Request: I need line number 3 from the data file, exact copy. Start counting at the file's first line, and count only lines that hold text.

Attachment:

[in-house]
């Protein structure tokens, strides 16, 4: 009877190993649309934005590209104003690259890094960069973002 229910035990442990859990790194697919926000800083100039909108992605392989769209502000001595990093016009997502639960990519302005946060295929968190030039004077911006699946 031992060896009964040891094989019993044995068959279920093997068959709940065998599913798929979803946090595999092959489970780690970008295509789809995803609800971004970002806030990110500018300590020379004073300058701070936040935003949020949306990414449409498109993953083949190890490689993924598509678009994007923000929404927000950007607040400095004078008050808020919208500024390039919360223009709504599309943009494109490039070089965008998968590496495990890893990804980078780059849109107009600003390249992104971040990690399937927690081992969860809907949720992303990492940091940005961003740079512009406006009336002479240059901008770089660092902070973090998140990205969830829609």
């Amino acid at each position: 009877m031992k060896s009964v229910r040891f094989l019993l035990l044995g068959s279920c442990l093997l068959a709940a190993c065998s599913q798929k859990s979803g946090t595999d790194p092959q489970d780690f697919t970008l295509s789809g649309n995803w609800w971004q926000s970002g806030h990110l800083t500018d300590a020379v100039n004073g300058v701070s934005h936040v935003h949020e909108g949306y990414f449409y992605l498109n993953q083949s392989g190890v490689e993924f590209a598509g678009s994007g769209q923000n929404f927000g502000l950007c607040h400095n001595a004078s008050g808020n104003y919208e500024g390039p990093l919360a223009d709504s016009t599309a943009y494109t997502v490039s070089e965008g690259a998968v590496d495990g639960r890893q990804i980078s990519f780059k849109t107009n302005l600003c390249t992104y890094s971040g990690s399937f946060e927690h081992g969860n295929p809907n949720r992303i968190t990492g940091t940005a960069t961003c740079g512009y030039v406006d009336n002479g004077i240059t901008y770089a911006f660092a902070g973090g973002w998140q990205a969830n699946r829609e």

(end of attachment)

């Amino acid at each position: 009877m031992k060896s009964v229910r040891f094989l019993l035990l044995g068959s279920c442990l093997l068959a709940a190993c065998s599913q798929k859990s979803g946090t595999d790194p092959q489970d780690f697919t970008l295509s789809g649309n995803w609800w971004q926000s970002g806030h990110l800083t500018d300590a020379v100039n004073g300058v701070s934005h936040v935003h949020e909108g949306y990414f449409y992605l498109n993953q083949s392989g190890v490689e993924f590209a598509g678009s994007g769209q923000n929404f927000g502000l950007c607040h400095n001595a004078s008050g808020n104003y919208e500024g390039p990093l919360a223009d709504s016009t599309a943009y494109t997502v490039s070089e965008g690259a998968v590496d495990g639960r890893q990804i980078s990519f780059k849109t107009n302005l600003c390249t992104y890094s971040g990690s399937f946060e927690h081992g969860n295929p809907n949720r992303i968190t990492g940091t940005a960069t961003c740079g512009y030039v406006d009336n002479g004077i240059t901008y770089a911006f660092a902070g973090g973002w998140q990205a969830n699946r829609e």